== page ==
Even that won’t make restaurants entirely lawsuit-proof, particularly if some customers insist on tipping anyway. “You’re right back to square one,” said Carolyn D. Richmond, a lawyer at Fox Rothschild who advises many prominent restaurateurs. This summer, after consulting her and running the numbers, David Chang decided against service-included pricing for his Momofuku restaurants in New York.

“It’s a change in legislation that we need, and a change in the American diner’s view on tipping,” Ms. Richmond said. “And that’s even harder than changing legislatures.”

But the diner’s views may be changing. This is in part because restaurants like Per Se have taken the lead, but also in part because those lawsuits have corroded our faith that our tips will go where we want them to.

Even if we believe the argument that workers’ lawyers are going after technical violations of archaic, Depression-era laws, they have brought to light a major peculiarity of the restaurant business: they depend on tips to make their payrolls. The temptation to treat that money as general revenue can be hard for some to resist.

Since the suits began, “people think restaurants are just hoarding that cash,” Mr. Chang said.

But forget the cheats; the suits have also reminded us that many employees share our tips. So, if we leave 10 percent to signal our unhappiness with our server’s tone of voice, we may be hurting other workers, from the host who seated us by the window to the sommelier who suggested that terrific Sicilian white, to the runner who delivered the skate while it was still hot. How much longer can we insist that it’s our privilege to decide whether we want to pay these people?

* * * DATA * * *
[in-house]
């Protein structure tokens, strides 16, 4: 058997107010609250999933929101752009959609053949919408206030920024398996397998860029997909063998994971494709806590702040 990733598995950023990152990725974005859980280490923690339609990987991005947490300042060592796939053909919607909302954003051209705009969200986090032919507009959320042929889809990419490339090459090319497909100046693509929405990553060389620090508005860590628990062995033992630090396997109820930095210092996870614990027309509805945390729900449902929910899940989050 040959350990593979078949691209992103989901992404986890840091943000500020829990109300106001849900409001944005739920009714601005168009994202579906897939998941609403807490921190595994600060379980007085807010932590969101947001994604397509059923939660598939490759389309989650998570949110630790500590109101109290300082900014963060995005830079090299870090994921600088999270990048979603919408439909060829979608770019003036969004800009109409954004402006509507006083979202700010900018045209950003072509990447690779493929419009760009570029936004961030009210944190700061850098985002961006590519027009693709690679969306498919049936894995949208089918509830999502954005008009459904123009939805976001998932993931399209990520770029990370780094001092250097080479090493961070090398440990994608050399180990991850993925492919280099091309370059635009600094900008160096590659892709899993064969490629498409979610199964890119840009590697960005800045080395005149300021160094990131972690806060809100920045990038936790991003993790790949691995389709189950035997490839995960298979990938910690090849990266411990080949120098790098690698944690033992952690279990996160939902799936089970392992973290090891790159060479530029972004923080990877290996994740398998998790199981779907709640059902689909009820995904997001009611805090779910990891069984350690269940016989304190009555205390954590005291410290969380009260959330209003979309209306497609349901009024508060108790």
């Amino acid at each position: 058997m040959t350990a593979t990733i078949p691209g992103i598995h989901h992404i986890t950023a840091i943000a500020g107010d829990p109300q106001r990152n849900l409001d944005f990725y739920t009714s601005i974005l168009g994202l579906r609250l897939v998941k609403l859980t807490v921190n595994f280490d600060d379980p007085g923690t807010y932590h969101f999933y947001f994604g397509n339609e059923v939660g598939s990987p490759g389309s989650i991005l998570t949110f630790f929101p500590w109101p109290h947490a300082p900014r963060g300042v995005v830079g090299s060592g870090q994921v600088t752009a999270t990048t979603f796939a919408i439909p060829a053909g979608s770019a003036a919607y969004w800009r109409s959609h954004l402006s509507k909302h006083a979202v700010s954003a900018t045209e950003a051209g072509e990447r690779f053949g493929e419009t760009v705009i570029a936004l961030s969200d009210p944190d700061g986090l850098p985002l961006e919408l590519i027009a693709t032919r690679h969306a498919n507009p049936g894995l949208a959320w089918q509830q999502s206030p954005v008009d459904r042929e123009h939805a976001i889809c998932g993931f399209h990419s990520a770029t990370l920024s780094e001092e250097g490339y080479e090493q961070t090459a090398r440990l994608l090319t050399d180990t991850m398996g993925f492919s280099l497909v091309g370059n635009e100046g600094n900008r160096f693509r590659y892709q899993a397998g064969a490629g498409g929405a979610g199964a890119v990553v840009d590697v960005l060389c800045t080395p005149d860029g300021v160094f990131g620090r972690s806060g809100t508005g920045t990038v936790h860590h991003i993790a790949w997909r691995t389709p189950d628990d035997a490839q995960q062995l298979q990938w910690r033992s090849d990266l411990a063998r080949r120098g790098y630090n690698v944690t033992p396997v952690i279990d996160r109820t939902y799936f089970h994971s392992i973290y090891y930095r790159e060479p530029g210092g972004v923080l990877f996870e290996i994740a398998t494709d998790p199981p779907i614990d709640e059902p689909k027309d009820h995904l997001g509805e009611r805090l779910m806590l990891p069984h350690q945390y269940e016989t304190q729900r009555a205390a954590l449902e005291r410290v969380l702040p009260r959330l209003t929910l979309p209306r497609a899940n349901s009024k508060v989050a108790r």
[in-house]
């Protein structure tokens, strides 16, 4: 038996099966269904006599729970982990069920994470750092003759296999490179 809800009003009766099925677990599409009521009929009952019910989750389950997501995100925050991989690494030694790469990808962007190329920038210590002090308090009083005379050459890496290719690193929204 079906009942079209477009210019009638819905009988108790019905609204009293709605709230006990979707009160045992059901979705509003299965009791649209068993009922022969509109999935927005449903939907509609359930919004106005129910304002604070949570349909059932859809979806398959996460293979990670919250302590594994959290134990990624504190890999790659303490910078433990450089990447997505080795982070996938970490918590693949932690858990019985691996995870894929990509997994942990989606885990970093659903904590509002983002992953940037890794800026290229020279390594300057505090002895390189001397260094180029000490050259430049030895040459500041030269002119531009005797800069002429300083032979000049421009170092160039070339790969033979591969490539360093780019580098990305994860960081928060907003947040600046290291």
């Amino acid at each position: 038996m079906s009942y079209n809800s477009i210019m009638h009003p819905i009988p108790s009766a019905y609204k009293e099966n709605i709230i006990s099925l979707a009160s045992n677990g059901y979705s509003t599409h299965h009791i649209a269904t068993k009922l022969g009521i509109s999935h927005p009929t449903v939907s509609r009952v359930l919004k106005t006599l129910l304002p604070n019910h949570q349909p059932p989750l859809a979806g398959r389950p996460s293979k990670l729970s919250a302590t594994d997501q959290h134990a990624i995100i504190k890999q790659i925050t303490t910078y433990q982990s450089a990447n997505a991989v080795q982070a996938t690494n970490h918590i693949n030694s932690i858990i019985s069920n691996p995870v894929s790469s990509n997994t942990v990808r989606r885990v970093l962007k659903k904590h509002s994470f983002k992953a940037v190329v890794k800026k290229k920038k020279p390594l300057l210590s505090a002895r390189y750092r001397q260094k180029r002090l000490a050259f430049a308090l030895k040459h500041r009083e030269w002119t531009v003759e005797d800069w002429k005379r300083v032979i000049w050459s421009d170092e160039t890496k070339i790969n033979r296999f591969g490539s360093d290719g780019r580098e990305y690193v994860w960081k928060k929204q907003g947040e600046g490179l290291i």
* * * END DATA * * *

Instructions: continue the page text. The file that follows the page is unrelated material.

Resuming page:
“A service charge and a salary brings the profession back into the bright sun of the professional mainstream, instead of the murky half-light in which restaurants used to exist,” Mr. Patterson said.

He is a true believer, but he can’t convince everybody. In 2010 he tried an 18 percent service charge when he opened Plum in Oakland, Calif. Perhaps because Plum was less expensive and more casual than Coi, diners rebelled, and he dropped the charge.

The new system may not be right for customers at value-oriented places like Plum, at least for now. But it’s time for all of us who go out to eat to think twice about our habits. Tipping doesn’t work, and it doesn’t feel very good anymore, either.

YRG Spotlight: Vino Venue!

This week’s Your Resident Gourmet Newsletter is Spotlighting Vino Venue! It’s the perfect place for neophytes to learn more about wine, experts to enjoy their favorite vineyards, and everyone else to engage in lively conversation over a perfectly prepared meal.

Bottoms Up!

Chef Jennifer




YRG Spotlight:Vino Venue!





     At a recent outing with friends, I discovered the new ‘IT’ place for a unique wine tasting experience. Atlanta Wine School founder Michael Bryan had opened a one of a kind wine bar and retail boutique that offers shopping, wine tasting, dining, wine and beer education in a stylish yet surprisingly comfortable space. As you walk into Vino Venue, you are met by a window length lounge of overstuffed chairs, benches, and tray topped tables. Tall banquet-style tasting tables are next to greet you, followed by dining nooks, a curving wine bar and floor-to-ceiling wine racks in the retail boutique.